Enhanced Universal Child Care Benefit

The Enhanced Universal Child Care Benefit, which was introduced in 2015, is also on its way out, with the Liberal government promising to introduce a new, tax-free Canada child tax benefit later this year. However, families will have to account for the UCCB when they file their tax returns this year.

The UCCB saw families receive $160 per month for each child under six years old, and $60 per month for each child aged six through 17.  

Battista points out that families will have to pay tax on the UCCB, which replaced the Child Tax Credit that was worth an average of $337 per child.

“So people are seeing smaller refunds,” she said.

New tax brackets

The Liberal government campaigned on a tax cut for the middle class and a tax hike for the top one per cent of income earners.

Beginning this year, the federal marginal tax rate on those earning between $45,283 to $90,563 will drop from 22 per cent to 20.5 per cent. Those earning more than $200,000 will see their tax rate increase from 29 per cent to 33 per cent.

Paul Woolford, tax partner at KPMG, says it’s important for higher-income earners to keep these changes in mind when filing their 2015 taxes.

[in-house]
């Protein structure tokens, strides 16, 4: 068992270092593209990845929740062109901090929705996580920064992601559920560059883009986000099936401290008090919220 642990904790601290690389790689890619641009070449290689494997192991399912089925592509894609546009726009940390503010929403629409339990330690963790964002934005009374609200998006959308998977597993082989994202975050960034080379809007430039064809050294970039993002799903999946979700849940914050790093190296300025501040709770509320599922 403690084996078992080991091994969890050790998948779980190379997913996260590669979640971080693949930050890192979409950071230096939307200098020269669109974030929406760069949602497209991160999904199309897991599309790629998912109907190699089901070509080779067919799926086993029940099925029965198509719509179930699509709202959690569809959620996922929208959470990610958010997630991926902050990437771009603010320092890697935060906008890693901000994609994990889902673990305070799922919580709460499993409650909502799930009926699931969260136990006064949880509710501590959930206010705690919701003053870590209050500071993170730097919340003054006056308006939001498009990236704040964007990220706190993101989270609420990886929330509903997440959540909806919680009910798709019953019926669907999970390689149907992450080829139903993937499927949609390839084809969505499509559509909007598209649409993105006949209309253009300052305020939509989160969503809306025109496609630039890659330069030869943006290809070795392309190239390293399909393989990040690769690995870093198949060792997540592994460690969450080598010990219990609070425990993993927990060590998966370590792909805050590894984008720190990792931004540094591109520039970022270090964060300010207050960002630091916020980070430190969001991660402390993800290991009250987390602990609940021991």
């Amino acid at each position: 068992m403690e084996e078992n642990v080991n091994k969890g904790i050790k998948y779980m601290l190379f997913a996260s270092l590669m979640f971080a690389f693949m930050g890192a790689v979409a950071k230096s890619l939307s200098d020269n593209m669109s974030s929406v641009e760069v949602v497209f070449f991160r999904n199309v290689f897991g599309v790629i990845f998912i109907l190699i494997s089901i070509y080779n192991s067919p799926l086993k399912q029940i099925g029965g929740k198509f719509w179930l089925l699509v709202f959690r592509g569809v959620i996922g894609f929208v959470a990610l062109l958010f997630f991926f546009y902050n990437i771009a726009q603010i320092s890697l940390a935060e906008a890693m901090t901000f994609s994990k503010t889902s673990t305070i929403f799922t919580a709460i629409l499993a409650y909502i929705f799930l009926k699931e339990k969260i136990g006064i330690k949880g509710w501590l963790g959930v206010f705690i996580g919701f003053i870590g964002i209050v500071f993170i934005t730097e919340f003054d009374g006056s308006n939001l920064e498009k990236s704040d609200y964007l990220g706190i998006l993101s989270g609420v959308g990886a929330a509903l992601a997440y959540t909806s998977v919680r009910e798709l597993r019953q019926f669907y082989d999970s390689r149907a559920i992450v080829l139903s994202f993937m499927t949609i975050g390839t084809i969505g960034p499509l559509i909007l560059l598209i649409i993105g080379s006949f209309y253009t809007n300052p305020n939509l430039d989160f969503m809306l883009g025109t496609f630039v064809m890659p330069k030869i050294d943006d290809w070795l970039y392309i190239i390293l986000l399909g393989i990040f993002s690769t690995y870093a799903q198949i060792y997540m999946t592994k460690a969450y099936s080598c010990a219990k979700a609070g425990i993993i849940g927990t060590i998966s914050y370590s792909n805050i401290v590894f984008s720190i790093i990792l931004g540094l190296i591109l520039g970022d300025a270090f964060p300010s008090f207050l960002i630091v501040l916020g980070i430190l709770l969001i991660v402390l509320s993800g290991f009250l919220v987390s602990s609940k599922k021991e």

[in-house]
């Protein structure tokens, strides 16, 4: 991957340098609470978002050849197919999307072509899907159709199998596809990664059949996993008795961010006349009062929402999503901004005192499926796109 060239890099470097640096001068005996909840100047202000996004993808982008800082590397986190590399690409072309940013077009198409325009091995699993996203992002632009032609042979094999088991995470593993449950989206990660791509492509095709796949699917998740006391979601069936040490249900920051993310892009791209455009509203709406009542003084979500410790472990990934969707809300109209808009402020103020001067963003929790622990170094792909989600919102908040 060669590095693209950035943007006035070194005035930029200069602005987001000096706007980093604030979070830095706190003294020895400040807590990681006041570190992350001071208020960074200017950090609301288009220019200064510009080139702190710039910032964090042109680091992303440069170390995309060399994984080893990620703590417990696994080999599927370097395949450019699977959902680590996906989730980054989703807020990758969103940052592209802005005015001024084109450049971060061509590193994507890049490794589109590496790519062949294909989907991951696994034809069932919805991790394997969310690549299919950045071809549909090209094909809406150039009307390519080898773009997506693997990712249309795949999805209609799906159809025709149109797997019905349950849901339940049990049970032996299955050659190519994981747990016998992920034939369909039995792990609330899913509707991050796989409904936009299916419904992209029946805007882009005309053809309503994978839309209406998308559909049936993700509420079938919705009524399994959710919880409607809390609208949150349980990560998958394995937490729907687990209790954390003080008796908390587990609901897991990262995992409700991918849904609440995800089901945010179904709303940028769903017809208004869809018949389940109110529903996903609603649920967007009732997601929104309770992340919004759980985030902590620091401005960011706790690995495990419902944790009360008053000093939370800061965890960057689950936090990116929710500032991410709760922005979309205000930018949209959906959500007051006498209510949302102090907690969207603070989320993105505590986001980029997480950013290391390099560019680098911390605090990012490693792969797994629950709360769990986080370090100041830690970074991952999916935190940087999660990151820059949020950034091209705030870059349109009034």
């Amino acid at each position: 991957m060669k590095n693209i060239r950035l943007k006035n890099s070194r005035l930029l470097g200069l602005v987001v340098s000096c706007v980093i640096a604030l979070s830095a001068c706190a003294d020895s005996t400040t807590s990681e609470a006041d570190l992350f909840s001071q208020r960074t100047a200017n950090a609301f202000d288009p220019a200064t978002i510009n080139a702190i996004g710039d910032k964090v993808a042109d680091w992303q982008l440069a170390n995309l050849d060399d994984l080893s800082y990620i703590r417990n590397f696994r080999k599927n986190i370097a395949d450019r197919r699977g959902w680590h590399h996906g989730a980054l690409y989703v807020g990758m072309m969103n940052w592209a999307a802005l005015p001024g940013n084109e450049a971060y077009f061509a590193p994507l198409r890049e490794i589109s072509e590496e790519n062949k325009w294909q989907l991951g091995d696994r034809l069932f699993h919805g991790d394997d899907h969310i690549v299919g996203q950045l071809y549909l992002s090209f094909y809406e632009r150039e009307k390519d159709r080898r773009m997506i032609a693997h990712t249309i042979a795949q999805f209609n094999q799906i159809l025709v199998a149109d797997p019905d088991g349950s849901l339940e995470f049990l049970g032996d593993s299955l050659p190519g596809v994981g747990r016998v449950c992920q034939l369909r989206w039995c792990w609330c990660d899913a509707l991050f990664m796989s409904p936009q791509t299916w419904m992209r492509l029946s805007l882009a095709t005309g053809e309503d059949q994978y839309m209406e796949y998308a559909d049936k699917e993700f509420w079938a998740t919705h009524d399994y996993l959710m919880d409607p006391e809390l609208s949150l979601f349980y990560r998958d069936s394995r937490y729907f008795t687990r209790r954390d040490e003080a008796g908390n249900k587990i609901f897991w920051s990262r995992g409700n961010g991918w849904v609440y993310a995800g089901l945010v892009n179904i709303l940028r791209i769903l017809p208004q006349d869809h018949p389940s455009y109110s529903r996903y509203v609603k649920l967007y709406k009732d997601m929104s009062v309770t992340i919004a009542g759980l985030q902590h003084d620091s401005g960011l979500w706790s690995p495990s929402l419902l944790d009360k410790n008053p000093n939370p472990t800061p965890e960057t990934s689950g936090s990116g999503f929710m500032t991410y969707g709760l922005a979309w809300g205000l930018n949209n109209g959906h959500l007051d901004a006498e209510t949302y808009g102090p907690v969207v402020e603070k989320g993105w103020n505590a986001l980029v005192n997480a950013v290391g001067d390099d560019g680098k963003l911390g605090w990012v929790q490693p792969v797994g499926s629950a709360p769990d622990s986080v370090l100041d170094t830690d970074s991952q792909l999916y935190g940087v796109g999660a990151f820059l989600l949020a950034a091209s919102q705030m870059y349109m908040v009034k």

“For those higher income earners, there’s some thought of not deducting your RRSPs in 2015 and applying it in 2016,” he said.

Woolford said the same goes for other discretionary deductions, such as certain medical expenses.

“You’re forgoing a benefit in 2015, but in theory you should get a bigger bang for your buck in 2016, when you’re taxed at potentially a higher level,” he said.

Child-care expenses

The amount parents can claim for child-care expenses has increased by $1,000 annually, per child, to $8,000 for a child under six and $5,000 for a child aged between seven and 16 years old.

Child fitness tax credit

The child fitness tax credit has changed from a non-refundable to a refundable credit, meaning that families who claim the program cost or registration fee for a physical activity can now receive up to $150 per child.

Battista said, since non-refundable credits go towards taxes you owe, lower income families often don’t submit the expenses.

“The good things about changes to the fitness tax credit to a refundable tax credit, it means that lower income families will still get the same benefit,” she said.

Canada Apprentice Loan

Students in a designated Red Seal trade program can now claim interest on their government student loans.

Tax-Free Saving Accounts

The Liberal government is reducing the contribution limit for Tax-Free Saving Accounts to $5,500 after the former Conservative government raised the limit to $10,000 in 2015.

But Woolford said it’s important to keep in mind that there’s no loss of the $10,000, as the room  in your TFSA accumulates, and you can use it in later years.

“There’s no benefit of a tax deduction, but you can invest without paying tax,” he said. “The takeaway is: don’t lose sight of that, that’s an important vehicle to shelter investment income from tax.”

Christina Commisso, CTVNews.ca Writer